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US Fish & Wildlife Service FieldNotes

SAN DIEGO BAY NWR: Conservation Leaders Plant Milkweed for Monarchs With Girl Scouts

Region 8, April 15, 2015
From left: Pacific Southwest Regional Director Ren Lohoefner, National Commissioner of CONANP Luis Fueyo, USFWS Director Dan Ashe, and Director General for Canadian Wildlife Service Sue Milburn-Hopwood.
From left: Pacific Southwest Regional Director Ren Lohoefner, National Commissioner of CONANP Luis Fueyo, USFWS Director Dan Ashe, and Director General for Canadian Wildlife Service Sue Milburn-Hopwood. - Photo Credit: n/a
Girl Scout Troop #5912 proudly leading the color guard representing Canada, the USA, and Mexico.
Girl Scout Troop #5912 proudly leading the color guard representing Canada, the USA, and Mexico. - Photo Credit: n/a
Regional Director Ren Lohoefner plants a young black sage with the Girl Scouts' guidance.
Regional Director Ren Lohoefner plants a young black sage with the Girl Scouts' guidance. - Photo Credit: n/a

By Lisa Cox

The 20th annual Trilateral Committee for Wildlife and Conservation and Management convened this week in San Diego, California to address continentally-significant priorities across Canada, the United States of America, and Mexico. A very fitting theme of Monarch butterflies centered around the conference because of its migratory path across these very nations. Much of the time was devoted to discussing Monarch population targets, research, and monitoring that leverages existing citizen science.

During this week-long meeting, the best minds in conservation gathered together for a unique and special event one afternoon on Sweetwater Marsh at San Diego Bay National Wildlife Refuge that symbolized the efforts among these countries.

To kick it off, Regional Director Ren Lohoefner introduced the color guard of Girl Scout troop #5912 as they respectfully marched the waving flags of each country to the front of the audience. Project Leader of the San Diego NWR Complex, Andy Yuen, then introduced the leaders of the wildlife agencies present: Dan Ashe, Director of the U.S. Fish and Wildlife Service (Service), Luis Fueyo MacDonald, National Commissioner of CONANP (National Commission for Natural Protected Areas), and Sue Milburn-Hopwood, Director General for Canadian Wildlife Service. They all had a few words to say about the future survival of the monarch in the nations’ hands.

“In planting this milkweed, it’s certainly about the butterflies that will use it, but it’s about the future. It’s not just this project, it’s the thousands of other projects that are going to go throughout Mexico, the United States, and into Canada,” said Dan Ashe.
“It’s really nice to see the girl scouts and to see the important activities that you’re all involved in here, protecting and conserving nature,” said Sue Milburn-Hopwood.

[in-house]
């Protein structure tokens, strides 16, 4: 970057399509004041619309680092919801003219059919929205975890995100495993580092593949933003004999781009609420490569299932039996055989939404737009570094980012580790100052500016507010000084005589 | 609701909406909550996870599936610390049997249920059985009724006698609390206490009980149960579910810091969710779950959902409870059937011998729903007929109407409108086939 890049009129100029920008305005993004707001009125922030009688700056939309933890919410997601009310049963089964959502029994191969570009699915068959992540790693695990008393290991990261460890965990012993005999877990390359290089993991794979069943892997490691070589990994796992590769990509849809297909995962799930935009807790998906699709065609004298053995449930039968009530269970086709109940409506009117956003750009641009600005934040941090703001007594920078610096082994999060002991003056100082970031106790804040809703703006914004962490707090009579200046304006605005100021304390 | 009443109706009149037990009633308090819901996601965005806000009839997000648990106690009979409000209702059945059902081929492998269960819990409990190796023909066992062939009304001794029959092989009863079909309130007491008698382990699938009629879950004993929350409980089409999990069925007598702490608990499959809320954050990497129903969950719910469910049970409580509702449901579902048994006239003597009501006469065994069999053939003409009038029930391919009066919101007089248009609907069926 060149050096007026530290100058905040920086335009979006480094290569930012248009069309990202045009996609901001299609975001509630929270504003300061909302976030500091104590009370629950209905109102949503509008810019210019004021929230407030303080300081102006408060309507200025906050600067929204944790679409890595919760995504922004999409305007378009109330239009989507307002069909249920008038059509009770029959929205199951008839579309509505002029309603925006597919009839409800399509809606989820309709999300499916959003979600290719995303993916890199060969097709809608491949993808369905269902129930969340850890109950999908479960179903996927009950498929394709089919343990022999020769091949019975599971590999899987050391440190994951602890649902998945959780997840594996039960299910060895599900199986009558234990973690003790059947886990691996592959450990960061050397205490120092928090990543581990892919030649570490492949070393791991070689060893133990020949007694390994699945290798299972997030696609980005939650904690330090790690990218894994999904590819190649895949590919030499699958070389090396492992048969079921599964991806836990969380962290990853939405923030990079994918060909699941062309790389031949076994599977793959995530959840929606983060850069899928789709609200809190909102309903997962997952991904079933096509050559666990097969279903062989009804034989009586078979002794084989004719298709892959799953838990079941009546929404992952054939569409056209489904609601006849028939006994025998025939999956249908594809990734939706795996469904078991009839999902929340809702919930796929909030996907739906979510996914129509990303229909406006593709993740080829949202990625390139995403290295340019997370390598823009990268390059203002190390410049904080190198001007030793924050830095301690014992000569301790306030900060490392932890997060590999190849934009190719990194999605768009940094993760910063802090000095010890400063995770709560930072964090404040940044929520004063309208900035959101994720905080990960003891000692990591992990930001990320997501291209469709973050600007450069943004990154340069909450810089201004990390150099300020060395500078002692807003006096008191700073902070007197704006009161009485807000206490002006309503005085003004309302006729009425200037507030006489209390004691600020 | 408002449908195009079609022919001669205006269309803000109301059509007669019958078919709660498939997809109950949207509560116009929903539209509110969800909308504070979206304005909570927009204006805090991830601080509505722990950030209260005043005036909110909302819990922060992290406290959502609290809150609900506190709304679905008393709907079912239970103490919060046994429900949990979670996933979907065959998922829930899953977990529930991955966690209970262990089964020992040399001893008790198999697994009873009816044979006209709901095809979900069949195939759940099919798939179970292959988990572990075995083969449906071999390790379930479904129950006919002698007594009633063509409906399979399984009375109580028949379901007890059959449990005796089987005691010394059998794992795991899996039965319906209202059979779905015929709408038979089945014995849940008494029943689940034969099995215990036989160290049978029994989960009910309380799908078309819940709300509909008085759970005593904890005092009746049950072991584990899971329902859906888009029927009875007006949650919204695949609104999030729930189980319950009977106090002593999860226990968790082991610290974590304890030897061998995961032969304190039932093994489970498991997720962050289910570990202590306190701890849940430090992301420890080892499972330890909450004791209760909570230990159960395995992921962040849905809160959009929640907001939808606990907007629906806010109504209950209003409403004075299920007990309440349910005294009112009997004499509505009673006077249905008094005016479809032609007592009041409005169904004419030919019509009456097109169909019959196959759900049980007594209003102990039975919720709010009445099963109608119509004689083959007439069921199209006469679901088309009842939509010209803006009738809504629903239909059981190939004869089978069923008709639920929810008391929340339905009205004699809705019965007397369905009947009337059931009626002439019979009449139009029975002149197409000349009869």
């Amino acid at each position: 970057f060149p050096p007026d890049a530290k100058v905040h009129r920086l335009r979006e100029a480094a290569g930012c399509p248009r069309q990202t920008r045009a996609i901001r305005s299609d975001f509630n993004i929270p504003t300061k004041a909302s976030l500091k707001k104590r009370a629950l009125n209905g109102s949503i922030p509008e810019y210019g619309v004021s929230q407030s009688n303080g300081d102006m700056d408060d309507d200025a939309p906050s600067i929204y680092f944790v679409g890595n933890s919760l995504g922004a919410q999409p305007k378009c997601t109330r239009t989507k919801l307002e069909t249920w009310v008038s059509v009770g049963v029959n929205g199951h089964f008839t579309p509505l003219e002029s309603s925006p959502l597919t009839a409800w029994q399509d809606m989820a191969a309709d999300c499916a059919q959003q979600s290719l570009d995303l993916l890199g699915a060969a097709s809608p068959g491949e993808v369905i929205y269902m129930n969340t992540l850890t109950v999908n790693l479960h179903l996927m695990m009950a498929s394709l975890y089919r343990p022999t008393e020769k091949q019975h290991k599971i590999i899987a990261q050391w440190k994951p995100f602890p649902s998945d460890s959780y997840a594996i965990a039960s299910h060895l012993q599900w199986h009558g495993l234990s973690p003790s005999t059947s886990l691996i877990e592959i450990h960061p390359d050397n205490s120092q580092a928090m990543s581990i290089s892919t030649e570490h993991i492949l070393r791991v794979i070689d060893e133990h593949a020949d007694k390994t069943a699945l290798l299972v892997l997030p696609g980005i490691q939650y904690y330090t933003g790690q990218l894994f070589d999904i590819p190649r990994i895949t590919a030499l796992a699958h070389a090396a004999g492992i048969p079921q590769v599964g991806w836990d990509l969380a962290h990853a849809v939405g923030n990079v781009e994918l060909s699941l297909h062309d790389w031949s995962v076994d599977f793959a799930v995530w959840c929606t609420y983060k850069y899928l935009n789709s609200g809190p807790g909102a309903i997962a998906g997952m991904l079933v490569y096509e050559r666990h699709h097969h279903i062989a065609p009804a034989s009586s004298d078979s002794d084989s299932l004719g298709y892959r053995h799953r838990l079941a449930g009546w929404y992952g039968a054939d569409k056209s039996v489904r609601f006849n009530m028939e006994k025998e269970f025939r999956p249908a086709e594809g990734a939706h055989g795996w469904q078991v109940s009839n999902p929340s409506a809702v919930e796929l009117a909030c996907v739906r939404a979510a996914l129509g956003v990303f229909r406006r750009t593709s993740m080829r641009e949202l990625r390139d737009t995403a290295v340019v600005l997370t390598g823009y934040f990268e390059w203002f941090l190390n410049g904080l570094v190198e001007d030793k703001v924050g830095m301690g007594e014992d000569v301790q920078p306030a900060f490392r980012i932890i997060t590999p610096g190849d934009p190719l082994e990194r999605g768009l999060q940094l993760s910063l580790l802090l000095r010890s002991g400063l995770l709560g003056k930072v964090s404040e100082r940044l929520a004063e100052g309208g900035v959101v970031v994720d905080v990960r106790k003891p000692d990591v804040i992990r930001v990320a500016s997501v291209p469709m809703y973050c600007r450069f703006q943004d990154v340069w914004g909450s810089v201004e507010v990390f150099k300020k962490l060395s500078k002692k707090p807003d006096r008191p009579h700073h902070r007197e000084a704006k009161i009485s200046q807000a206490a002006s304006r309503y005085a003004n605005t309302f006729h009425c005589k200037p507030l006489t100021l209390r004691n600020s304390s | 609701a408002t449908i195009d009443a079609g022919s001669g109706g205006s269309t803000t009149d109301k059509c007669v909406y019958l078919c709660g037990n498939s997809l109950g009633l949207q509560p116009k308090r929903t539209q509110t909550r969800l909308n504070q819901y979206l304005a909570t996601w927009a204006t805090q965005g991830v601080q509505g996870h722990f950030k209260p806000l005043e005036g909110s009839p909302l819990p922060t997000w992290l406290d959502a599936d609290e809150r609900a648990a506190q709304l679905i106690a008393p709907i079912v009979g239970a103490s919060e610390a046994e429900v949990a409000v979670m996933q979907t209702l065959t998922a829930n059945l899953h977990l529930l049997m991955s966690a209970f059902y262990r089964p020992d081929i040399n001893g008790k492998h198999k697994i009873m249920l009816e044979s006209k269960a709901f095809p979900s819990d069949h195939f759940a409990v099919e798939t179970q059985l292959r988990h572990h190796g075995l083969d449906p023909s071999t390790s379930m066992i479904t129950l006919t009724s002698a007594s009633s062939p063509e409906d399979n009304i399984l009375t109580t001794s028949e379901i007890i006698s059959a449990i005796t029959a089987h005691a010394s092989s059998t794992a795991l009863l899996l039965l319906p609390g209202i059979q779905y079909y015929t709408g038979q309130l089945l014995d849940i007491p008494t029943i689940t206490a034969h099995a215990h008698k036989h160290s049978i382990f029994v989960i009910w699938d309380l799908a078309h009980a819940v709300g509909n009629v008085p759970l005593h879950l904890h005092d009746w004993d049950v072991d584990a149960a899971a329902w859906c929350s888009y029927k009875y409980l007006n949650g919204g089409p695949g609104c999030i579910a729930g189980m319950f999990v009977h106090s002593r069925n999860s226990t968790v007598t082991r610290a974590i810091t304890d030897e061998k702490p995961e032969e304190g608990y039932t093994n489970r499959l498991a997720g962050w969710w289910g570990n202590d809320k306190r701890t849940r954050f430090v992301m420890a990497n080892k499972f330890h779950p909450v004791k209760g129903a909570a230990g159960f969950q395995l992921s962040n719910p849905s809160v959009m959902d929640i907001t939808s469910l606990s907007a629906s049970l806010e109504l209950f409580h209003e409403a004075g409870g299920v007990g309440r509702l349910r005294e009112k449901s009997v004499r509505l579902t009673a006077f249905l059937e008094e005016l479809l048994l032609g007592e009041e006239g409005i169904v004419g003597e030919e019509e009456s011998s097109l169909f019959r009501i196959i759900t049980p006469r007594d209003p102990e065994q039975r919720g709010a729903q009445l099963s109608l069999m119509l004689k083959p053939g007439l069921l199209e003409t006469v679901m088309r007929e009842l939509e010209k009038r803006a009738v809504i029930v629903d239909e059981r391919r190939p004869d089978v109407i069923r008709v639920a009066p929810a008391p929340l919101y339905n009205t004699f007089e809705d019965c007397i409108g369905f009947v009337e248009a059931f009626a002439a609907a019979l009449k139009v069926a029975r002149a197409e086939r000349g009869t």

“Today, we’ll create habitat for monarch butterfly. I am sure that this event will repeat in Mexico, in all the states, and also Canada,” said Luis Fueyo.

Then came the fun part: planting native plants with refuge staff and local Girl Scout troops #5912 and #6149. About 90 native plants were planted in an impressive 15 minutes that day including native narrow-leaved milkweed; for not just these special butterflies but other native pollinators. Planting milkweed that day was special because it was a symbol of their international efforts together during the past 20 years in conserving endangered species.

In February of this year, the Service signed a cooperative agreement with the National Wildlife Federation and National Fish and Wildlife Foundation to pledge $2 million in immediate funding for on-the-ground projects. All these partners are working hand in hand with many others under the wing of the Monarch Joint Venture organization. Now, these young girl scouts could inspire others to plant the same plants to help ensure these pollinators for future generations of Americans. “We planted them, and they’re going to grow and then Monarch butterflies are going to come and eat them, and then they won’t be extinct,” said Cadet Girl Scout Orian Martinez.

Anybody can help the monarch - it's easy! Just plant native plants at home, or get involved with your nearest Refuge or nature preserve to volunteer in restoring habitats.

To find out how YOU can help the monarch, visit: www.fws.gov/savethemonarch

For Director Dan Ashe’s thoughts on the event, please visit: http://go.usa.gov/3WwyZB

-- FWS --

 

Lisa Cox is a public affairs officer and visitor services specialist at the San Diego National Wildlife Refuge Complex.

Contact Info: Lisa Cox, 619.476.9150 ext. 106, lisa_cox@fws.gov